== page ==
How Accessible is London as a Tourist Destination?

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    London is one of the top destinations in Europe for disabled travellers, reports European Disabled Travel Experts, Sage Traveling. From transport to sights, urban planning and accessibility standards, ‘the Square Mile’ offers travellers a number of reasons to pay a visit. So, whether you have mobility issues or are hearing or sight impaired, below you will find just a few reasons why it’s easy to get to know this wonderful city inside-out, without too much fuss.

    Wheelchair Accessibility

    As stated by The Cerebral Palsy Network, CPFN, one of the biggest challenges of travel for people with mobility issues is catching public and private transport. Getting around London is far easier than it is in cities like Madrid, Paris, or Rome, because most buses (and all taxis) have wheelchair ramps. Indeed, the one downside is that only a few metro stations have lifts. In accordance with UK building law, most sights—including museums, churches, and the London Eye—have access for wheelchair users. London is also a relatively flat city and, unlike many other older cities, it does not have a large percentage of cobblestone streets. Finally, streets and fixtures are in good condition, so you aren’t likely to find roads and curbs with cracks and crevices.

    Accessible Guided Tours

    Although there are so many sights to catch while you’re in the City, if you are pressed for time and you want to pack in as many activities as possible, then taking an accessible guided tour may be the perfect way to get more into your day. London has accessible walking, driving, and boat tours (imagine seeing the sights from the enviably beautiful River Thames). You can also take a day trip to sites like Cambridge, Brighton, Stonehenge, Windsor Castle, or Oxford.

    Accessibility Features for People with Sight and Hearing Issues

    The City offers many different means through which people with sight and hearing loss can get around. These include tactile paving (which is being fitted on platforms, at the top and bottom of stairs, and all networks), hearing aid induction loops (which are available at many ticket offices, Help Points, taxis, buses, and more), and features like text for live bus arrivals. Finally, all pedestrian crossings contain audible signals and/or tactile cones.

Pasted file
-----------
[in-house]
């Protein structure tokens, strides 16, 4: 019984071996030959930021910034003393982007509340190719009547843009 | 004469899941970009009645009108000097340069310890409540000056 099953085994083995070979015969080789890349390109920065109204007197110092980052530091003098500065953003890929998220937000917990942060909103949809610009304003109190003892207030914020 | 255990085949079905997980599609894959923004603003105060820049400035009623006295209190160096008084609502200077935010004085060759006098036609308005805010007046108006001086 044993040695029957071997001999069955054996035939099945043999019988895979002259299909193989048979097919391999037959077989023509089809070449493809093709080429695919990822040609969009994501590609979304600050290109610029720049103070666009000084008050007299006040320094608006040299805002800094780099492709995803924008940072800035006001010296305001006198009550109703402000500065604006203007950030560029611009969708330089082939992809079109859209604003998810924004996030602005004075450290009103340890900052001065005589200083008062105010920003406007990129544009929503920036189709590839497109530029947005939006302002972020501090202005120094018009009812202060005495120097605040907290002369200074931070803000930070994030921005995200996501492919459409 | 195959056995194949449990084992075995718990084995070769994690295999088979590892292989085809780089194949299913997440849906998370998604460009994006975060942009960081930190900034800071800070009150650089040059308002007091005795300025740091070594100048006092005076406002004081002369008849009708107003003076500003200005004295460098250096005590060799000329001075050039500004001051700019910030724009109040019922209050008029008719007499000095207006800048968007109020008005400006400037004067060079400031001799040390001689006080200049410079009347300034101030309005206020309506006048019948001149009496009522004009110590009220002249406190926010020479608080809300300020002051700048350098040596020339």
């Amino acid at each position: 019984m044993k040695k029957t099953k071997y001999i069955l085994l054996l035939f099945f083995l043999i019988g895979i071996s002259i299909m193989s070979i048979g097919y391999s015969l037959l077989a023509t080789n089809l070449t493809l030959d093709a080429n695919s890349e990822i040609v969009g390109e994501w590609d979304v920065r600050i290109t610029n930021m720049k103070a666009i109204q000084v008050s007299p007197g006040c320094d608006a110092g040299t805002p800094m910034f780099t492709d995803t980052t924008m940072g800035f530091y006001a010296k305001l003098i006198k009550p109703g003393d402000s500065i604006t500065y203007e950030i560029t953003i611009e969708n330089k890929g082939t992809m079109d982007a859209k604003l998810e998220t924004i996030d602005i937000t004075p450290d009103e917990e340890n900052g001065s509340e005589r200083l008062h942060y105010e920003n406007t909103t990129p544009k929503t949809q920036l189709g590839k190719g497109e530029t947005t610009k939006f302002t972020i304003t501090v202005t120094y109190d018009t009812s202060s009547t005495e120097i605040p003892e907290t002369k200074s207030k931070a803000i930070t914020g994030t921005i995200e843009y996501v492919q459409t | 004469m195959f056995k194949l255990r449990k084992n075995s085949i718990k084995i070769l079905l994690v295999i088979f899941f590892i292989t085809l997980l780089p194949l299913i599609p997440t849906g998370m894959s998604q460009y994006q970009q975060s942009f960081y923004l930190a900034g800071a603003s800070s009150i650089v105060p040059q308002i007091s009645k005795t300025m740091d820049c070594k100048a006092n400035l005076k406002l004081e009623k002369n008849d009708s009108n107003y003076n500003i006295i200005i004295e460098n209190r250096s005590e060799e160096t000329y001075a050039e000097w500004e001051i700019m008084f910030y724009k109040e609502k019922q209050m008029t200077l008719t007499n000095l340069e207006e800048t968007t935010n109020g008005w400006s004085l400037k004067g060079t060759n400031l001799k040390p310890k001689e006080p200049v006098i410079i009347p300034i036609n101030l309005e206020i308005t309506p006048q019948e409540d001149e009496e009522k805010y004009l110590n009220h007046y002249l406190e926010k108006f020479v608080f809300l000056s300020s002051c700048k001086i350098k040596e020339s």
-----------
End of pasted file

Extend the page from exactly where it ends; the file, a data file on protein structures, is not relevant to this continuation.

Travel Mentoring

    The UK government has free ‘Travel Mentoring’ services that can help you if you have a mobility need or disability and you need advice regarding accessible transport options. Email [email protected] or call 020 3054 4361 between 9 am to 4 pm from Monday to Friday to find out more or book an appointment. Your mentor can help you plan accessible routes and accompany you on a few journeys until you feel more comfortable taking transport on your own.

    London is one of Europe’s most accessible cities owing to various reasons—including its many wheelchair accessible zones and sights, its plethora of accessible guided tours, and its technological features to make travel easier for those with visual and hearing issues. London also has friendly mentors who can suggest travel routes and accompany disabled people on their first tours across the City.